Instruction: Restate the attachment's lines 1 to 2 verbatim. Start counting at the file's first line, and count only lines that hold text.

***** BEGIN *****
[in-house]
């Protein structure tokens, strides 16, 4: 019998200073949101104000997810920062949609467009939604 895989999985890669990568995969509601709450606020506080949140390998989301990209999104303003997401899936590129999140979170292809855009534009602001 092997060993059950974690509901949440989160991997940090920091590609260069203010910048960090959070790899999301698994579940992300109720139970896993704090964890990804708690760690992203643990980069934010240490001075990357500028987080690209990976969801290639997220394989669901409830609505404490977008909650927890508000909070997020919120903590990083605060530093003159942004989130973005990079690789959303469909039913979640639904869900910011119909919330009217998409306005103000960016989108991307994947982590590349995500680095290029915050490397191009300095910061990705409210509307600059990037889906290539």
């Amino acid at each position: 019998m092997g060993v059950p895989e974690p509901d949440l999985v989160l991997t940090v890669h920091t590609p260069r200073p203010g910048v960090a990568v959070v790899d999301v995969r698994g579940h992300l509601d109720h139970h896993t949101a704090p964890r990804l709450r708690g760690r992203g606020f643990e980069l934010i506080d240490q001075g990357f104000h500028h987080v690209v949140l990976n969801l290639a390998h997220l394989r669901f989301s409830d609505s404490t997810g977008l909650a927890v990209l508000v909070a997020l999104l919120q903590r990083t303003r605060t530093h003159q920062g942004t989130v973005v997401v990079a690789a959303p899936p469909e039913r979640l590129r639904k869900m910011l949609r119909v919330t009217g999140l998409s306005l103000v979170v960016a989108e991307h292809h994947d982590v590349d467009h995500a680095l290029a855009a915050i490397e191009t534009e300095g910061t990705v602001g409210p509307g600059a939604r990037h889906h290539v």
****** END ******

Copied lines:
[in-house]
């Protein structure tokens, strides 16, 4: 019998200073949101104000997810920062949609467009939604 895989999985890669990568995969509601709450606020506080949140390998989301990209999104303003997401899936590129999140979170292809855009534009602001 092997060993059950974690509901949440989160991997940090920091590609260069203010910048960090959070790899999301698994579940992300109720139970896993704090964890990804708690760690992203643990980069934010240490001075990357500028987080690209990976969801290639997220394989669901409830609505404490977008909650927890508000909070997020919120903590990083605060530093003159942004989130973005990079690789959303469909039913979640639904869900910011119909919330009217998409306005103000960016989108991307994947982590590349995500680095290029915050490397191009300095910061990705409210509307600059990037889906290539």